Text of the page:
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Court's Web Site Opinions Database

The court's web site provides free access of some opinions, at the discretion of the judges, for the years 1998 to present. The results shown below are automatically displayed for all years, all judges, and all keywords/topics.

A search may be performed using the Search box above, or filtering by year, judge, and/or keyword/topic. To search for more than one judge and/or keywords/topics simultaneously, hold down the Ctrl key (or Command key) and select each item.

Keywords/Topic Date Title Description Judge
Chapter 13, Good Faith     03/31/2016     Ely Yao     

Debtor who had completed 54 of 58 payments under his confirmed Chapter 13 plan and then voluntarily converted from Chapter 13 to Chapter 7, sought to reconvert to Chapter 13 to complete the remaining payments under the confirmed Chapter 13 plan.  The Chatper13 Trustee objected on grounds that conversion from Chapter 13 to Chapter 7 nullified the confirmed plan and that the Debtor had not demonstrated that he sought to reconvert in good faith.  The Court held that conversion from Chapter 13 to Chapter 7 does not nullify, terminate, or vacate a confirmed Chapter 13 plan.   Rather, the provisions of Chapter 13 making the plan binding simply no longer apply upon conversion to Chapter 7 and again become applicable upon reconversion to Chapter 13.  The surrounding facts and circumstances satisfied the good faith analysis under the Marrama standard applicable to motions to convert under § 706.   The Court granted the Debtor’s motion to reconvert for the purpose of completing the remaining payments under the original confirmed plan.  The Court expressly did not decide whether reconversion is barred per se.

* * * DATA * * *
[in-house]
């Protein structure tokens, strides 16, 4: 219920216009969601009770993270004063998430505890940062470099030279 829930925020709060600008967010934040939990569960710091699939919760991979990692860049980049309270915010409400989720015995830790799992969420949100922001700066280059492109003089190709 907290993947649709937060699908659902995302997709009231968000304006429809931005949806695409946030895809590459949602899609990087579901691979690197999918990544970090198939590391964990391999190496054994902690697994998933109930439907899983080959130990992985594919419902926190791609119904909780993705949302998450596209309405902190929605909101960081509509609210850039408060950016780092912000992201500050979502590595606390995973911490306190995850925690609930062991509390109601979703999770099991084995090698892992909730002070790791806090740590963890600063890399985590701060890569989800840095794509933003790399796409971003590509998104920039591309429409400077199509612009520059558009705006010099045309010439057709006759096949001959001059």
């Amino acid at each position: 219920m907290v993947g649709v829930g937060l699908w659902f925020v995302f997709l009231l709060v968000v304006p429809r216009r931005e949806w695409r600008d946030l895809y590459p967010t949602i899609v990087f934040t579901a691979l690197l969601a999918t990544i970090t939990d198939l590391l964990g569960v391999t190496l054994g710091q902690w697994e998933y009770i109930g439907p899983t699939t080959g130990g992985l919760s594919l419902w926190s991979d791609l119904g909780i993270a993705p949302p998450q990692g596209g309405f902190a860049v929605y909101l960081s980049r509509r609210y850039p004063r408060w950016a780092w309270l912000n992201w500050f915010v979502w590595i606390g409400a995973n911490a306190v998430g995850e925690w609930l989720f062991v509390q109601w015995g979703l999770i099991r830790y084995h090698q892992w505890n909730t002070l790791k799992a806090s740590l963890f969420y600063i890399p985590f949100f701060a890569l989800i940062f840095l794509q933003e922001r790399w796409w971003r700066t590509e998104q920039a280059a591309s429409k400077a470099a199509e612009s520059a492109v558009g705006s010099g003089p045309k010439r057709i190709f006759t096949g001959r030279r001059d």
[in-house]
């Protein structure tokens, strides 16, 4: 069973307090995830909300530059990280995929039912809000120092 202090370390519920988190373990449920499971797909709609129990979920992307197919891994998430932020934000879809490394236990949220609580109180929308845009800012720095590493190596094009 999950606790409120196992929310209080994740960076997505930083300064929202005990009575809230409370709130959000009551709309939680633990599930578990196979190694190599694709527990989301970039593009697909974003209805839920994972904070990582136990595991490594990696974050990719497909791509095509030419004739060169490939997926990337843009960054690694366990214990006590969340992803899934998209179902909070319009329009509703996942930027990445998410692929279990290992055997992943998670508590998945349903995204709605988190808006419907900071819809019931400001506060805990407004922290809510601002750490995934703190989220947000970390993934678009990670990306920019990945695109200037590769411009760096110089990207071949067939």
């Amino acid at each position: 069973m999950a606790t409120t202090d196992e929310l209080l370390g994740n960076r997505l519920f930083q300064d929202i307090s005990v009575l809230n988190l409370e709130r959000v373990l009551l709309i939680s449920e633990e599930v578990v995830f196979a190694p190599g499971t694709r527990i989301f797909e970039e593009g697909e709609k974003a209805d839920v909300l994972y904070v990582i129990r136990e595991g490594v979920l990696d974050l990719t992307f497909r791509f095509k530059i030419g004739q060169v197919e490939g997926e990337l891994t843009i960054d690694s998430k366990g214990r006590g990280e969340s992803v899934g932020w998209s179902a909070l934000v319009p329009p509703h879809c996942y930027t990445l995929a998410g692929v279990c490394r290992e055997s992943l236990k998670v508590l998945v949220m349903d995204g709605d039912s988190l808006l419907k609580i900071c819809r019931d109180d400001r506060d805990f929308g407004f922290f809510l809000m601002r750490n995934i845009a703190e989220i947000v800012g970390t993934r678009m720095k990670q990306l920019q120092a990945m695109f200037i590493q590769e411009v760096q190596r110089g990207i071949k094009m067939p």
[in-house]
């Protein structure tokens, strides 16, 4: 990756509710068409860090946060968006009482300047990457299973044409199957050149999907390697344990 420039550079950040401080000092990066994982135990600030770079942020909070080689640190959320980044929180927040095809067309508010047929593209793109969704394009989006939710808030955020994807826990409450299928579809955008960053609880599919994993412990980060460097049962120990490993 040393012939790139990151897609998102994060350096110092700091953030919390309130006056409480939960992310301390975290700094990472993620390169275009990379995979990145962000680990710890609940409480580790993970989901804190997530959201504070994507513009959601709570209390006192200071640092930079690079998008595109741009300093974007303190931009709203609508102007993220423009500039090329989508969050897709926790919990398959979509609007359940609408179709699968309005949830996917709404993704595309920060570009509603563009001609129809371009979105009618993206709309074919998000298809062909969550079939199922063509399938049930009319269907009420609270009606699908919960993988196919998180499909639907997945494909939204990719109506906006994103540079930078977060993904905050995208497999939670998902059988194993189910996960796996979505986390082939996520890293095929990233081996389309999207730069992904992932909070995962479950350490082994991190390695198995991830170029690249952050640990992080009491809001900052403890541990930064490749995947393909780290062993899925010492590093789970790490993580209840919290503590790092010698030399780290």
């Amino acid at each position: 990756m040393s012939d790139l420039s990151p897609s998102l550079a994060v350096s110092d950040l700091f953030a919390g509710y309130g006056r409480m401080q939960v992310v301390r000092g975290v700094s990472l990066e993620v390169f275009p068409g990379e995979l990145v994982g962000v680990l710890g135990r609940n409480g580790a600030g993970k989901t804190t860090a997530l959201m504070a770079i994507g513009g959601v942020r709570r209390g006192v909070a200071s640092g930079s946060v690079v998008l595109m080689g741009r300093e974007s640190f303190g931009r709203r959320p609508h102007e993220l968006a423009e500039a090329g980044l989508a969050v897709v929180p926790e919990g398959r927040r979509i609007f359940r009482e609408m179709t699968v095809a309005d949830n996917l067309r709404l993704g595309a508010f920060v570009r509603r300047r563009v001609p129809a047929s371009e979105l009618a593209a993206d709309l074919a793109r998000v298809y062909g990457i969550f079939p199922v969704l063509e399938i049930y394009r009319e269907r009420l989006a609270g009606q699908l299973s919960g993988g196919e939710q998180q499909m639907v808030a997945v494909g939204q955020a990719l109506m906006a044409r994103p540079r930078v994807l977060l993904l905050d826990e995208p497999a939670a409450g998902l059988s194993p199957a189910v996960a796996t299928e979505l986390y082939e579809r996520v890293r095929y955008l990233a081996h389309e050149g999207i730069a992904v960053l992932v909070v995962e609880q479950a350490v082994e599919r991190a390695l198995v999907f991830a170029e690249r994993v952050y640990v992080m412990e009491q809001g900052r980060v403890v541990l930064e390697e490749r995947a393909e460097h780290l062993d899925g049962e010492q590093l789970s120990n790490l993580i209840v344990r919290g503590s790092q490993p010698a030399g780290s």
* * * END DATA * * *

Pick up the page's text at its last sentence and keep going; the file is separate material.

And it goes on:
Chief Judge Robert H. Jacobvitz
Chapter 11, Contract Interpretation     03/28/2016     Sunnyland Farms, Inc.     

Creditor asked Court to interpret ambiguous confirmed plan to allow him to receive stock rather than cash. Using applicable contract interpretation principles, the Court interpreted the plan to allow the creditor to receive stock.

Judge David T. Thuma
Employment of Professionals     03/14/2016     Quick Cash, Inc.     

Any attorney who forms an attorney-client relationship with the debtor and who provides legal advice to the debtor is required to make the disclosures required by 11 U.S.C. §329, and the debtor must seek approval of such attorney’s employment under 11 U.S.C. § 327(a), even if the attorney is acting in a consulting capacity, had been retained by a third party, and does not intend to seek compensation for such services from the bankruptcy estate.